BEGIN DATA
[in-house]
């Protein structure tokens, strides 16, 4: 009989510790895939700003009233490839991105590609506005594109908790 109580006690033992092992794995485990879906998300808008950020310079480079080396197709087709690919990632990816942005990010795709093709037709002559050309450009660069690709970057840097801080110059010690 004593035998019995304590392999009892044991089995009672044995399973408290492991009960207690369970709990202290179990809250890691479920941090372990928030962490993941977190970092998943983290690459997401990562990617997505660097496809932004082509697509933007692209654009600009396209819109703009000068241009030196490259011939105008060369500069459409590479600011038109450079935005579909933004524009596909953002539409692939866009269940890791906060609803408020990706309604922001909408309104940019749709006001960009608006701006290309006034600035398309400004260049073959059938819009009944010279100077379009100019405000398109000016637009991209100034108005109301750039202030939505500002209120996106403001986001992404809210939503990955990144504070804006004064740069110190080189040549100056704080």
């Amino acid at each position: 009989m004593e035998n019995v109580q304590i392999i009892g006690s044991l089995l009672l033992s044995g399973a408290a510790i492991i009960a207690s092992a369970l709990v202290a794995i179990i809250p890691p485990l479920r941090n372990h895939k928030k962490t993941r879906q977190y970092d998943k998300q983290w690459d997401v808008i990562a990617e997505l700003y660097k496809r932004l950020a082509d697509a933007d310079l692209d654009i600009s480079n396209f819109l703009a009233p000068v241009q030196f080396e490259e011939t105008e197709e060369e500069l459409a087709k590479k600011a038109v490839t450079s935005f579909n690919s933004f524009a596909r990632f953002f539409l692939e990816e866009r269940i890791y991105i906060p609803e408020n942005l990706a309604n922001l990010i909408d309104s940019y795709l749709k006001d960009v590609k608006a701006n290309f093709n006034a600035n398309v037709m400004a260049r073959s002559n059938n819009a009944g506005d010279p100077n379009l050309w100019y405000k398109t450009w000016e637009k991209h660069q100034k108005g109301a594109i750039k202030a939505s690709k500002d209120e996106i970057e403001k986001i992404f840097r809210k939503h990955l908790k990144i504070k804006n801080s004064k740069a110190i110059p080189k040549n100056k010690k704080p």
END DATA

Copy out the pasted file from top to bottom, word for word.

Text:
[in-house]
């Protein structure tokens, strides 16, 4: 009989510790895939700003009233490839991105590609506005594109908790 109580006690033992092992794995485990879906998300808008950020310079480079080396197709087709690919990632990816942005990010795709093709037709002559050309450009660069690709970057840097801080110059010690 004593035998019995304590392999009892044991089995009672044995399973408290492991009960207690369970709990202290179990809250890691479920941090372990928030962490993941977190970092998943983290690459997401990562990617997505660097496809932004082509697509933007692209654009600009396209819109703009000068241009030196490259011939105008060369500069459409590479600011038109450079935005579909933004524009596909953002539409692939866009269940890791906060609803408020990706309604922001909408309104940019749709006001960009608006701006290309006034600035398309400004260049073959059938819009009944010279100077379009100019405000398109000016637009991209100034108005109301750039202030939505500002209120996106403001986001992404809210939503990955990144504070804006004064740069110190080189040549100056704080």
């Amino acid at each position: 009989m004593e035998n019995v109580q304590i392999i009892g006690s044991l089995l009672l033992s044995g399973a408290a510790i492991i009960a207690s092992a369970l709990v202290a794995i179990i809250p890691p485990l479920r941090n372990h895939k928030k962490t993941r879906q977190y970092d998943k998300q983290w690459d997401v808008i990562a990617e997505l700003y660097k496809r932004l950020a082509d697509a933007d310079l692209d654009i600009s480079n396209f819109l703009a009233p000068v241009q030196f080396e490259e011939t105008e197709e060369e500069l459409a087709k590479k600011a038109v490839t450079s935005f579909n690919s933004f524009a596909r990632f953002f539409l692939e990816e866009r269940i890791y991105i906060p609803e408020n942005l990706a309604n922001l990010i909408d309104s940019y795709l749709k006001d960009v590609k608006a701006n290309f093709n006034a600035n398309v037709m400004a260049r073959s002559n059938n819009a009944g506005d010279p100077n379009l050309w100019y405000k398109t450009w000016e637009k991209h660069q100034k108005g109301a594109i750039k202030a939505s690709k500002d209120e996106i970057e403001k986001i992404f840097r809210k939503h990955l908790k990144i504070k804006n801080s004064k740069a110190i110059p080189k040549n100056k010690k704080p």